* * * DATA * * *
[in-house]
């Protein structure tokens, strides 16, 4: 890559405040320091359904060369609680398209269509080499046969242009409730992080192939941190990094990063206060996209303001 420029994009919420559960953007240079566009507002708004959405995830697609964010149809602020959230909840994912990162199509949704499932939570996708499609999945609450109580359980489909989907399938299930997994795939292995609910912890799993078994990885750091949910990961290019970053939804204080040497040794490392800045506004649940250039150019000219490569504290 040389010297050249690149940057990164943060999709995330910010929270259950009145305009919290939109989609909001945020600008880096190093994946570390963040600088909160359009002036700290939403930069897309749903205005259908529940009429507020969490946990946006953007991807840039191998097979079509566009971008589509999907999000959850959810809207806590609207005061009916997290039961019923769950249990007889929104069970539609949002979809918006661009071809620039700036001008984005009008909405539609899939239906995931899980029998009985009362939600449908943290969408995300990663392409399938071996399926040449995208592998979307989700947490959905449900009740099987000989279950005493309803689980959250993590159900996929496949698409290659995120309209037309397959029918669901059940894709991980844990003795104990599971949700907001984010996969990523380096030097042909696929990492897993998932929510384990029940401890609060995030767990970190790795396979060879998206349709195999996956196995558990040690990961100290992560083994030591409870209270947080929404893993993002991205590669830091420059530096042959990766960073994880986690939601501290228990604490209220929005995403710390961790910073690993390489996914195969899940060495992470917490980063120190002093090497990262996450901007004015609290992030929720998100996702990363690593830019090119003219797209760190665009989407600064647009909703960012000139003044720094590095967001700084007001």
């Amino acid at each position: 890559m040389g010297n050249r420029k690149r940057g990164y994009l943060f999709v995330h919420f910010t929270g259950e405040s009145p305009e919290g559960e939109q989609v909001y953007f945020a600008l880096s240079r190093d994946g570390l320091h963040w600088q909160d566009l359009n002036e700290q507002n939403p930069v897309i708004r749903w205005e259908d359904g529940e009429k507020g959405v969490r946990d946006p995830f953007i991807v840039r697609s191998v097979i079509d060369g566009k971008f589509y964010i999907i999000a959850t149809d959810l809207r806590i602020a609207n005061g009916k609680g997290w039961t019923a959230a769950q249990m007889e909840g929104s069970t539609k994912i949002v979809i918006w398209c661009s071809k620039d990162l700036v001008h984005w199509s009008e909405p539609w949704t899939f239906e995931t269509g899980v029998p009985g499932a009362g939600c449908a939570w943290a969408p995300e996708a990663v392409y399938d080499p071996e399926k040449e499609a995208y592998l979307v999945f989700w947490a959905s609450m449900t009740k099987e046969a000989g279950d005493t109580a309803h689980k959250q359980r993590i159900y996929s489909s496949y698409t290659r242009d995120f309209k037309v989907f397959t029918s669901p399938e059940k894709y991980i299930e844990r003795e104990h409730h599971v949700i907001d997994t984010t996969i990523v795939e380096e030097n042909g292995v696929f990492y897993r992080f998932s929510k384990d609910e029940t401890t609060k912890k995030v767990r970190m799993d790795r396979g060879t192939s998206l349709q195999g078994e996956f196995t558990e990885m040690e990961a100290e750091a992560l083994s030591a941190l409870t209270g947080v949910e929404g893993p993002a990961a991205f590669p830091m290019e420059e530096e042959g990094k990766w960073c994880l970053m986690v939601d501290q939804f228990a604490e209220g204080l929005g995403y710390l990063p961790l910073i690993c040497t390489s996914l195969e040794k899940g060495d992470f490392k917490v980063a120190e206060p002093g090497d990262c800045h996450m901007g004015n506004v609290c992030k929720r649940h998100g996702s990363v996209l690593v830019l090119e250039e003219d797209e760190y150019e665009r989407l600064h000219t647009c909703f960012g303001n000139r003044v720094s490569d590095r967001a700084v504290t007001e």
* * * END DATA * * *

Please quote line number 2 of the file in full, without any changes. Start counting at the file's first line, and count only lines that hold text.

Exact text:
């Protein structure tokens, strides 16, 4: 890559405040320091359904060369609680398209269509080499046969242009409730992080192939941190990094990063206060996209303001 420029994009919420559960953007240079566009507002708004959405995830697609964010149809602020959230909840994912990162199509949704499932939570996708499609999945609450109580359980489909989907399938299930997994795939292995609910912890799993078994990885750091949910990961290019970053939804204080040497040794490392800045506004649940250039150019000219490569504290 040389010297050249690149940057990164943060999709995330910010929270259950009145305009919290939109989609909001945020600008880096190093994946570390963040600088909160359009002036700290939403930069897309749903205005259908529940009429507020969490946990946006953007991807840039191998097979079509566009971008589509999907999000959850959810809207806590609207005061009916997290039961019923769950249990007889929104069970539609949002979809918006661009071809620039700036001008984005009008909405539609899939239906995931899980029998009985009362939600449908943290969408995300990663392409399938071996399926040449995208592998979307989700947490959905449900009740099987000989279950005493309803689980959250993590159900996929496949698409290659995120309209037309397959029918669901059940894709991980844990003795104990599971949700907001984010996969990523380096030097042909696929990492897993998932929510384990029940401890609060995030767990970190790795396979060879998206349709195999996956196995558990040690990961100290992560083994030591409870209270947080929404893993993002991205590669830091420059530096042959990766960073994880986690939601501290228990604490209220929005995403710390961790910073690993390489996914195969899940060495992470917490980063120190002093090497990262996450901007004015609290992030929720998100996702990363690593830019090119003219797209760190665009989407600064647009909703960012000139003044720094590095967001700084007001």